Sung-Suh HM, Choi JR, Hah HJ et al. (2004) Comparison of Ag deposition effects on the photocatalytic activity of nanoparticulate TiO2 under visible and UV light irradiation. J Photochem Photobiol A Chem 163:37–44CrossRefGoogle Scholar
  121. 121.
    Hu C, Hu XX, Guo J et al. (2006) Efficient destruction of pathogenic bacteria with NiO∕SrBi2O4 under visible light irradiation. Environ Sci Technol 40:5508–5513CrossRefGoogle Scholar
  122. 122.
    Raab O (1900) Effect of fluorescent substances on Infusoria. Z Biol 39:524Google Scholar
  123. 123.
    Foote CS (1991) Definition of type-I and type-II photosensitized oxidation. Photochem Photobiol 54:659–659CrossRefGoogle Scholar
  124. 124.
    Halliwell B, Gutteridge JMC (1984) Lipid-peroxidation, oxygen radicals, cell-damage, and antioxidant therapy. Lancet 1:1396–1397CrossRefGoogle Scholar
  125. 125.
    Noimark S, Dunnill CW, Wilson M et al. (2009) The role of surfaces in catheter-associated infections. Chem Soc Rev 38:3435–3448CrossRefGoogle Scholar
  126. 126.
    Wilson M (2003) Light-activated antimicrobial coating for the continuous disinfection of surfaces. Infect Control Hosp Epidemiol 24:782–784CrossRefGoogle Scholar
  127. 127.
    Bozja J, Sherrill J, Michielsen S et al. (2003) Porphyrin-based, light-activated antimicrobial materials. J Polym Sci A Polym Chem 41:2297–2303CrossRefGoogle Scholar
  128. 128.
    Perni S, Piccirillo C, Pratten J et al. (2009) The antimicrobial properties of light-activated polymers containing methylene blue and gold nanoparticles. Biomaterials 30:89–93CrossRefGoogle Scholar
  129. 129.
    Garcia-Garibay M, Luna-Salazar A, Casas LT (1995) Antimicrobial effect of the lactoperoxidase system in milk activated by immobilized enzymes. Food Biotechnol 9:157–166CrossRefGoogle Scholar
  130. 130.
    Vartiainen J, Ratto M, Paulussen S (2005) Antimicrobial activity of glucose oxidase-immobilized plasma-activated polypropylene films. Packag Technol Sci 18:243–251CrossRefGoogle Scholar
  131. 131.
    Kristensen JB, Olsen SM, Laursen BS et al. (2010) Enzymatic generation of hydrogen peroxide shows promising antifouling effect. Biofouling 26:141–153CrossRefGoogle Scholar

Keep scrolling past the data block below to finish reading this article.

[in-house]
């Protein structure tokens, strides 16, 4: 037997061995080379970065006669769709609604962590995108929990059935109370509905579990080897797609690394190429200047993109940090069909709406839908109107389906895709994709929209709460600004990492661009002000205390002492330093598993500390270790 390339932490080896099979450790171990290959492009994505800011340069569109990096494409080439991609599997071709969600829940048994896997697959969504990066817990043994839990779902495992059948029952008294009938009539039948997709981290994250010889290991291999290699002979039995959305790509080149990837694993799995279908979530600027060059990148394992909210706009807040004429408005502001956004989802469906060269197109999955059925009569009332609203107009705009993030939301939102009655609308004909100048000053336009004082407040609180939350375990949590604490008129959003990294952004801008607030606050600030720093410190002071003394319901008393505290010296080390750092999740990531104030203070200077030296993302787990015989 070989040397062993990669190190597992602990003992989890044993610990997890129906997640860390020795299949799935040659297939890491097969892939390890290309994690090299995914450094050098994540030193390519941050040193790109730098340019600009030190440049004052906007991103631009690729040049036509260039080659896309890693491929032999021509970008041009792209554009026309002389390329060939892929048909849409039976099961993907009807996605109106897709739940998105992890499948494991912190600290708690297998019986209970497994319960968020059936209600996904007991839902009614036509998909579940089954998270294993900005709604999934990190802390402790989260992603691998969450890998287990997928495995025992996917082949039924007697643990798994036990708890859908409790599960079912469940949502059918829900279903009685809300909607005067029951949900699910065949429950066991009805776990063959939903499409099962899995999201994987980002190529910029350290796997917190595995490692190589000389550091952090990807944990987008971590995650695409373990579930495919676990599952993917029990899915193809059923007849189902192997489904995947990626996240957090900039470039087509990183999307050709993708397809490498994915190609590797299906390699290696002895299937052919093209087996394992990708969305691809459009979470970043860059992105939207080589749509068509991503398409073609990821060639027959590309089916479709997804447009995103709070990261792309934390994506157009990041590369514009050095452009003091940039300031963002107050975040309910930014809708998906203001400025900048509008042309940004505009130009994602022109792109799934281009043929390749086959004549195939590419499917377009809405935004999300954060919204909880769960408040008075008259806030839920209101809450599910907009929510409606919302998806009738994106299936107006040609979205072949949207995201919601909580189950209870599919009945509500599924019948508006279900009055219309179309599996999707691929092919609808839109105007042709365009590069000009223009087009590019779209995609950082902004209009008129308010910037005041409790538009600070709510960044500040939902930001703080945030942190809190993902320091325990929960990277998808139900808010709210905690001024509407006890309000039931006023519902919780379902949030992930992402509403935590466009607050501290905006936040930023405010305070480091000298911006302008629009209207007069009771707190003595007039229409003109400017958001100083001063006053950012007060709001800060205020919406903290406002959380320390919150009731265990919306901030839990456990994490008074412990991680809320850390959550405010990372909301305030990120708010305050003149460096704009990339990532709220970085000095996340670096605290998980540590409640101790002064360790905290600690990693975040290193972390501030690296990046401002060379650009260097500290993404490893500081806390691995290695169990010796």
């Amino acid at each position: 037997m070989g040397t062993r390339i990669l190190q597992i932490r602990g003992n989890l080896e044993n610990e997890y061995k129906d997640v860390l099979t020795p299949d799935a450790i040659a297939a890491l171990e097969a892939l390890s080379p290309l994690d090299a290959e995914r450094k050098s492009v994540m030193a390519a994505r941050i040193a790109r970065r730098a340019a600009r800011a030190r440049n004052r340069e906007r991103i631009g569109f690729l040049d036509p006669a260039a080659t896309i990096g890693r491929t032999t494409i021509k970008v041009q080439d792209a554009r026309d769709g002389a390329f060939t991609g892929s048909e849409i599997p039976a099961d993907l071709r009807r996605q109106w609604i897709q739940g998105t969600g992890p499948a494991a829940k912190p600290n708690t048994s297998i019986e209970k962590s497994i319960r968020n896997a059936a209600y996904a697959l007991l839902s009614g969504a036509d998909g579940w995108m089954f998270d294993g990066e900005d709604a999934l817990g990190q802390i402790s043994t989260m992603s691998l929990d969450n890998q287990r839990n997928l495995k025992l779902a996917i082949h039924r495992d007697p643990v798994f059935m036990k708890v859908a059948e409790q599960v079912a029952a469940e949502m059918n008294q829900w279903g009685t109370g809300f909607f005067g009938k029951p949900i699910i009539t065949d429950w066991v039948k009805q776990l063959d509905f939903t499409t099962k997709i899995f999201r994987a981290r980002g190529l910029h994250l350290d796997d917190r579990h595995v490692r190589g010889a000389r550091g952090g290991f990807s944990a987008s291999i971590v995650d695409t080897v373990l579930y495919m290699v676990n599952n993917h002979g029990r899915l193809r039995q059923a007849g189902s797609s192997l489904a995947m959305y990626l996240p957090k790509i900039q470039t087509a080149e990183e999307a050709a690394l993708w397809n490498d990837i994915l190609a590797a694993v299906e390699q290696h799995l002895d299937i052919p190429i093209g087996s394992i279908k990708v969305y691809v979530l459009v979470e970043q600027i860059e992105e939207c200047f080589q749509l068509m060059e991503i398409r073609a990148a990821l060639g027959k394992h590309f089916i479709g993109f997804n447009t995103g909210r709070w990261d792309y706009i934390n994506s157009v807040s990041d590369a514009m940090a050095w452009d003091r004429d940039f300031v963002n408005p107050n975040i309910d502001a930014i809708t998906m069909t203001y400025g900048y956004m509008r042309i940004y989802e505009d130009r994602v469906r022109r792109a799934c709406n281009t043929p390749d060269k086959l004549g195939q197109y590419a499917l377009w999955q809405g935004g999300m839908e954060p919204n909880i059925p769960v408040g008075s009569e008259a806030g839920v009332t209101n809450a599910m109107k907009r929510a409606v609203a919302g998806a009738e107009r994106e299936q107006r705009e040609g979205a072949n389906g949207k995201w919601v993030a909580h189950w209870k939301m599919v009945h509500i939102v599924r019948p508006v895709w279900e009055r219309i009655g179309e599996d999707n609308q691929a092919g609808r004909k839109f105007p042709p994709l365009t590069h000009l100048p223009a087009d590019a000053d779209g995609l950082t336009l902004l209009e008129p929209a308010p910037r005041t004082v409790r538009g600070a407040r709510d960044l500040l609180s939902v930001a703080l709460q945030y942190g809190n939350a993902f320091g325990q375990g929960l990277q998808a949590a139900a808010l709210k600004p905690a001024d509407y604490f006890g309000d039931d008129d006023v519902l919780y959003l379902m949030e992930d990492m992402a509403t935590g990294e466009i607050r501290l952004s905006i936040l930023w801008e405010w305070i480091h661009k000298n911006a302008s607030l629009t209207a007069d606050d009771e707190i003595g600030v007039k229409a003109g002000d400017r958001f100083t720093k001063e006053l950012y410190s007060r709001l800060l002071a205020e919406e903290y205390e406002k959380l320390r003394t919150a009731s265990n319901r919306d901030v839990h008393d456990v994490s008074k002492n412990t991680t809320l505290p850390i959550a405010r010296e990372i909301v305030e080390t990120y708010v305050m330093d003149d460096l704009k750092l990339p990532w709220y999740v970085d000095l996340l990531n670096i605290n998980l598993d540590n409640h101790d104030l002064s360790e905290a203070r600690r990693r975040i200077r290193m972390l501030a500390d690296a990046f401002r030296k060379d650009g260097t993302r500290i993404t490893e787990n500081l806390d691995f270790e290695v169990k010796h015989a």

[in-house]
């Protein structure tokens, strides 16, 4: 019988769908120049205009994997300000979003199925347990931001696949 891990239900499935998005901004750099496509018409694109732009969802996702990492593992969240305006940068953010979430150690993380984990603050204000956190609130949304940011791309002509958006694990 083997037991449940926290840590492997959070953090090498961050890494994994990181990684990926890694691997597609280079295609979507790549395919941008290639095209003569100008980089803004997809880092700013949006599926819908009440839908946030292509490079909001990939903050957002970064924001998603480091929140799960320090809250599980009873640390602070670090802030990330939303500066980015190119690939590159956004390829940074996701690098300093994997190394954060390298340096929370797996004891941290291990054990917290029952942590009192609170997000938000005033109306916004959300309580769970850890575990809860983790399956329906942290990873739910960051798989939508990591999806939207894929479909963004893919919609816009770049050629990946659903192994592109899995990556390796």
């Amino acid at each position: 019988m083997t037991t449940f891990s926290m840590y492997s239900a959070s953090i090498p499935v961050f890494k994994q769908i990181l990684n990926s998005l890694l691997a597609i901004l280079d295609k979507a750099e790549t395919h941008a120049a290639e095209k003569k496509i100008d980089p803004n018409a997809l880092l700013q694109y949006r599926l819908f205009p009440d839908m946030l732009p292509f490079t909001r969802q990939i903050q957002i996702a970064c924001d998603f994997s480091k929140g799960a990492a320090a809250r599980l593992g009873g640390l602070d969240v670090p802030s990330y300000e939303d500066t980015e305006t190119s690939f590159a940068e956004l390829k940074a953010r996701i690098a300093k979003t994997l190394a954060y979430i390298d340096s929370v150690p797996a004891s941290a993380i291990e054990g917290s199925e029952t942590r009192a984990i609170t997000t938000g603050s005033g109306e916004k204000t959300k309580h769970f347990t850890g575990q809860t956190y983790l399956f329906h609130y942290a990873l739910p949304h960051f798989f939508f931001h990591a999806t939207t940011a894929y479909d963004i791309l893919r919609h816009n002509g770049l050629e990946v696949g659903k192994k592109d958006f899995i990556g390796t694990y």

132. 132.
    Amitai G, Andersen J, Wargo S et al. (2009) Polyurethane-based leukocyte-inspired biocidal materials. Biomaterials 30:6522–6529CrossRefGoogle Scholar
  133. 133.
    Kuo PL, Chuang TF, Wang HL (1999) Surface-fragmenting, self-polishing, tin-free antifouling coatings. J Coat Technol 71:77–83CrossRefGoogle Scholar
  134. 134.
    Ibbitson D, Johnson AF, Morley NJ et al. (1986) Structure property relationships in TIN-based antifouling paints. ACS Symp Ser 322:326–340Google Scholar
  135. 135.
    Qian PY, Xu Y, Fusetani N (2010) Natural products as antifouling compounds: recent progress and future perspectives. Biofouling 26:223–234CrossRefGoogle Scholar
  136. 136.
    Cheng G, Xue H, Zhang Z et al. (2008) A switchable biocompatible polymer surface with self-sterilizing and nonfouling capabilities. Angew Chem Int Ed 47:8831–8834CrossRefGoogle Scholar
  137. 137.
    Liang J, Chen Y, Barnes K et al. (2006) N-halamine/quat siloxane copolymers for use in biocidal coatings. Biomaterials 27:2495–2501CrossRefGoogle Scholar
  138. 138.
    Li Z, Lee D, Sheng XX et al. (2006) Two-level antibacterial coating with both release-killing and contact-killing capabilities. Langmuir 22:9820–9823CrossRefGoogle Scholar
  139. 139.
    Sambhy V, MacBride MM, Peterson BR et al. (2006) Silver bromide nanoparticle/polymer composites: dual action tunable antimicrobial materials. J Am Chem Soc 128:9798–9808CrossRefGoogle Scholar
  140. 140.
    Guyomard A, De E, Jouenne T et al. (2008) Incorporation of a hydrophobic antibacterial peptide into amphiphilic polyelectrolyte multilayers: a bioinspired approach to prepare biocidal thin coatings. Adv Funct Mater 18:758–765CrossRefGoogle Scholar

Copyright information

© Springer-Verlag Berlin Heidelberg 2010

Authors and Affiliations

  1. 1.Biomaterials and Polymer Science, Department of Bio- and Chemical EngineeringTU DortmundDortmundGermany

Personalised recommendations